Following the death of Arthur Copley in 1938, and the Second World War, numbers attending worship dropped considerably, and in the following decades there was a smaller and fluctuating membership.  This had two other effects:

Building modification

First, a false ceiling was placed in the church, in effect closing off the gallery, as the numbers now meeting did not require the extra space.

Shared pastorate

Secondly, the ministry at Ilkeston became shared, first with Stapleford Baptist Church (1939 – 1946), then with Smalley  (1950 – 1956) – the same Baptist Church with which the Ilkeston church had shared a pastorate in the first 32 years of its life!

6.  The Last Few Years

Through the 1990s and into the new century a number of changes have taken place in the life and work of the church.  Some of these may seem on the surface to be quite challenging departures from what had been seen as the traditional pattern of life in Queen Street Baptist Church, though in fact they are almost all a rediscovery of aspects of the life of the church which had been lost or had lain dormant during the lean years following the Second World War.  Four particular things have developed.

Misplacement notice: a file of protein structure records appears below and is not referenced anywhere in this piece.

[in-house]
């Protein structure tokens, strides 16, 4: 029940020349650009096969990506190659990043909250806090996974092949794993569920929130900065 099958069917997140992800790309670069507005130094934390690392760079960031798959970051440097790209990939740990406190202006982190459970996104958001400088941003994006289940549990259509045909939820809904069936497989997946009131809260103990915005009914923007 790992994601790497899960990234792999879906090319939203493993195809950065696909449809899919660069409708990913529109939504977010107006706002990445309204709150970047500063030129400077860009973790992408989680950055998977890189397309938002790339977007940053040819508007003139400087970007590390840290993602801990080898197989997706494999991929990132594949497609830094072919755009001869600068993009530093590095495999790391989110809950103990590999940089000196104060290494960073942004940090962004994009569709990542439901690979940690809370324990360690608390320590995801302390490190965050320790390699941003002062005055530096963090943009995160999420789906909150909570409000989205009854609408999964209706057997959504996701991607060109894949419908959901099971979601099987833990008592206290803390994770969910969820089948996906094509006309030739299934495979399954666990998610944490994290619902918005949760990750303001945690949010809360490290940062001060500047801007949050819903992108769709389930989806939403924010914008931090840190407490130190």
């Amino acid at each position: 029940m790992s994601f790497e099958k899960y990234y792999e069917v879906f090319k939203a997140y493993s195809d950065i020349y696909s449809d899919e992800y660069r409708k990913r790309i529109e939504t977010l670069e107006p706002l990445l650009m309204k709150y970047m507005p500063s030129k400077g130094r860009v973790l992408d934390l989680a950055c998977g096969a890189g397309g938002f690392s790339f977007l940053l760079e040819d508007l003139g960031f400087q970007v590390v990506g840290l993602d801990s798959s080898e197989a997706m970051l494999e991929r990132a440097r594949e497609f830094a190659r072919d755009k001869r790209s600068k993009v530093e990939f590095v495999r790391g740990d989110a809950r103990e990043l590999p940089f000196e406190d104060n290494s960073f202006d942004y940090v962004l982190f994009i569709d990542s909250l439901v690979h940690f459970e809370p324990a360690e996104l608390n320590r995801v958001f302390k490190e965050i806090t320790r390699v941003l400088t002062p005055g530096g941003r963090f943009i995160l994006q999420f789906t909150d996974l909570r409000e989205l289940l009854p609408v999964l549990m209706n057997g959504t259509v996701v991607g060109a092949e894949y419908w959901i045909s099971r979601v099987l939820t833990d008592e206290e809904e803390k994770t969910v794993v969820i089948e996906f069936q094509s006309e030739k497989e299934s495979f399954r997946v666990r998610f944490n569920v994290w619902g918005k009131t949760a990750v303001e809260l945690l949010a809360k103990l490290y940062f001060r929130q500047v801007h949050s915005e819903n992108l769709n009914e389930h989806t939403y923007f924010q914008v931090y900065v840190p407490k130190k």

Spiritual renewal

Whilst fully remaining a church committed to evangelical doctrine and preaching, the ethos of the fellowship has also moved more towards the charismatic.  This has been reflected in a change in patterns and styles of worship; for some decades the style of the church’s worship had been very traditional and formal, but it has increasingly involved contemporary worship material, open participation, and the use of those gifts of the Holy Spirit that are usually called “charismatic”, such as prophecy and prayer in tongues.  It has also led to an expectation that new converts will personally experience being filled with the Holy Spirit, with the development of resultant gifts and ministries.

Inter-church unity

Relations with other evangelical/charismatic churches have developed to a depth and quality unknown before.  There is a strong sense of unity and fellowship between church leaders, and many of the ministries in which the church is engaged are works in which members of a number of congregations are involved on equal terms.

Mercy ministries

Arising from this new quality of unity, there has grown a new shared commitment to ministry to the poor and needy in society.  This has at various times been a feature of the life of Ilkeston Baptist Church; but, in the providence of God, the church has developed a ministry to many people with social and personal needs. We now run a housing project for homeless men, called Kapstun Homes, and we have a regular ministry of distributing food parcels, to support people in the community who are struggling to cope on limited incomes.

This ministry to the poor has also led to another change in the “atmosphere” of our meetings…

Informal meetings

Our services have become more relaxed and informal, in order to make them more accessible to people unfamiliar with traditional church services. Our aim is to try and combine genuine worship and faithful preaching of the Bible with an atmosphere which is easy for people to feel at home in.